Thumbnail image of graphical abstract

      Terraced paddy field landscapes consist of various types of marginal semi-natural grassland habitats maintained by different disturbance regimes. While some species occurred in all habitat types, habitat specialists characterized by specific plant functional groups (PFGs) responded to different disturbance regimes in each habitat type. Marginal semi-natural grassland habitats contribute to the overall biodiversity of terraced paddy field landscapes.

    2. Does fire induce flowering in Brazilian subtropical grasslands?

      Alessandra Fidelis and Carolina Blanco

      Article first published online: 14 MAR 2014 | DOI: 10.1111/avsc.12098

      Thumbnail image of graphical abstract

      Fire is known to trigger flowering in different ecosystems. We aimed to analyze the effect of fire on flowering in plant communities in Brazilian subtropical grasslands, by establishing plots in sites with different fire histories and disturbance types. Fire stimulated flowering, with different responses between functional groups. However, fire season and frequency could be a limitation factor for some groups.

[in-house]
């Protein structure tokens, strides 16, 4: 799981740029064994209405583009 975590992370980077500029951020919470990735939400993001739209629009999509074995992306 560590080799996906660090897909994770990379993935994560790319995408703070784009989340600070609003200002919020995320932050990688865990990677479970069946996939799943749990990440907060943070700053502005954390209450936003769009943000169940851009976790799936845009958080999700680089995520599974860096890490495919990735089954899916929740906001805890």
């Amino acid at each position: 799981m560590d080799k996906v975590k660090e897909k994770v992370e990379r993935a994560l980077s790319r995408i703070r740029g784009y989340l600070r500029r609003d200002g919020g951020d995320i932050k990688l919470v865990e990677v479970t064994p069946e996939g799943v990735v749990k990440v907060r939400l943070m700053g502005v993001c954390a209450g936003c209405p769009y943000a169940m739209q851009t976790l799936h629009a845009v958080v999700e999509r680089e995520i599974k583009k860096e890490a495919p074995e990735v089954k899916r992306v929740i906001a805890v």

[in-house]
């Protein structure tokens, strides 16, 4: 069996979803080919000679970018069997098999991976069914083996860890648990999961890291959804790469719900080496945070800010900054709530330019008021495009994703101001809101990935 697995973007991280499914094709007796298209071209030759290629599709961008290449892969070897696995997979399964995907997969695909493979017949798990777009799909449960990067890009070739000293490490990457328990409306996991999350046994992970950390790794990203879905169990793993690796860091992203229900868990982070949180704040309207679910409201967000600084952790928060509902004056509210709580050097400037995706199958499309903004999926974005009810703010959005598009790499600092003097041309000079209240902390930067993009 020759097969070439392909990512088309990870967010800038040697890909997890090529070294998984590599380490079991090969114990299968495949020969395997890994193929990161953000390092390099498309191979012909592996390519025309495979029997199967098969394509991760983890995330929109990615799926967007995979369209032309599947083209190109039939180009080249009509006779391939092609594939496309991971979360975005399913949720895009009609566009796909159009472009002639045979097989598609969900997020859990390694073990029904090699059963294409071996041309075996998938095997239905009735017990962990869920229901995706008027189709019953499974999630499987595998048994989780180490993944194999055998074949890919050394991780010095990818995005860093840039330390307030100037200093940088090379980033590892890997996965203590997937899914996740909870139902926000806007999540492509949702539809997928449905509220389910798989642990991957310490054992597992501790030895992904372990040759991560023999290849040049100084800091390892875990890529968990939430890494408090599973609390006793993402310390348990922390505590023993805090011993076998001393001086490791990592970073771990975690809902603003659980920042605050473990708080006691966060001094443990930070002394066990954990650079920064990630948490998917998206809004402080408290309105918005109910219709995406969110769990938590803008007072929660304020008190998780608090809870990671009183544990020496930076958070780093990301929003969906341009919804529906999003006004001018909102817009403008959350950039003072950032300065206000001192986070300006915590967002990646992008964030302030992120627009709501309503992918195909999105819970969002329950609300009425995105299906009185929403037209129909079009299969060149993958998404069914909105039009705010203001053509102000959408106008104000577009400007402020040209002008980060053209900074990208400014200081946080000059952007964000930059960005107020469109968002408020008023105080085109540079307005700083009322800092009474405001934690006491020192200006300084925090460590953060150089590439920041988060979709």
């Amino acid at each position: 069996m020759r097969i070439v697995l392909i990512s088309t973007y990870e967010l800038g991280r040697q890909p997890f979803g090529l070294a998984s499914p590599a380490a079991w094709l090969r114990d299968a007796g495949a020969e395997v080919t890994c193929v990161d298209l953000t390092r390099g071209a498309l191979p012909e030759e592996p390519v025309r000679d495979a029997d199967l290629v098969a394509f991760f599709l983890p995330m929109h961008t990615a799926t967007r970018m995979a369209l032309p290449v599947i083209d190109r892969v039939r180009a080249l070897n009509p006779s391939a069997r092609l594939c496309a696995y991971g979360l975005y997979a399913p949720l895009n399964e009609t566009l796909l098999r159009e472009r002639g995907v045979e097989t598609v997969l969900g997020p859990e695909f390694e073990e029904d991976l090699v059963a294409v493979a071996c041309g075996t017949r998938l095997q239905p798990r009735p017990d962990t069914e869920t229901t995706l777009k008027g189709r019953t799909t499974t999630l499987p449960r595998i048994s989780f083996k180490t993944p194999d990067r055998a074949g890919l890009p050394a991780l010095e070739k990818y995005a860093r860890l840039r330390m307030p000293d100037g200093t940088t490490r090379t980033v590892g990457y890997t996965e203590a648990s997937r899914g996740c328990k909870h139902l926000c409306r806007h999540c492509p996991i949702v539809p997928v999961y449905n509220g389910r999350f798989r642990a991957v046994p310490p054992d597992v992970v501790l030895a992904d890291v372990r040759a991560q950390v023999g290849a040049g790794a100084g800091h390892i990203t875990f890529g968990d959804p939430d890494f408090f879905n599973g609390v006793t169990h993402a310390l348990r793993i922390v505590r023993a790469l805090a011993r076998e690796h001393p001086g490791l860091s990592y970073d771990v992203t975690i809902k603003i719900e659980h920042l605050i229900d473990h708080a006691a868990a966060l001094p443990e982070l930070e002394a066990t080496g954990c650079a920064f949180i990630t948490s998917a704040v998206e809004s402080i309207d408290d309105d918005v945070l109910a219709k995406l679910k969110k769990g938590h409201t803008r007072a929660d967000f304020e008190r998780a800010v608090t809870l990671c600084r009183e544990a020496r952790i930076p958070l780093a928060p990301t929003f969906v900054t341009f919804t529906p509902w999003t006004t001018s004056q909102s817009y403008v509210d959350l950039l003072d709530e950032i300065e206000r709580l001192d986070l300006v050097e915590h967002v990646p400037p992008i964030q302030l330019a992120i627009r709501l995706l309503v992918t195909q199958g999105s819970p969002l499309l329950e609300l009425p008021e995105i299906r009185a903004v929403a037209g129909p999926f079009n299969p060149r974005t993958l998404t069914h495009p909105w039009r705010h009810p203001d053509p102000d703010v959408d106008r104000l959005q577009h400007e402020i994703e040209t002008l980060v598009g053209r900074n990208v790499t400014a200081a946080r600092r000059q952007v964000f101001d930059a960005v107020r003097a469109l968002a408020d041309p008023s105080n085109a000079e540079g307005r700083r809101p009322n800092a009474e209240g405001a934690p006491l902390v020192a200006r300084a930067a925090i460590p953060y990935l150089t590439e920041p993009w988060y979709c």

12. Special Feature: East Asian Forests

    1. Contribution of environmental filtering and dispersal limitation to species turnover of temperate deciduous broad-leaved forests in China

      Yining Liu, Zhiyao Tang and Jingyun Fang

      Article first published online: 10 MAR 2014 | DOI: 10.1111/avsc.12101

      Thumbnail image of graphical abstract

      We applied different ways to study the relative importance of environmental filtering and dispersal limitation shaping species composition of temperate deciduous broadleaf forests in China. All three different approaches illustrate stronger effect of environmental filtering than that of dispersal limitation, indicating that the distribution of most species in temperate forests of China may be limited by the environments.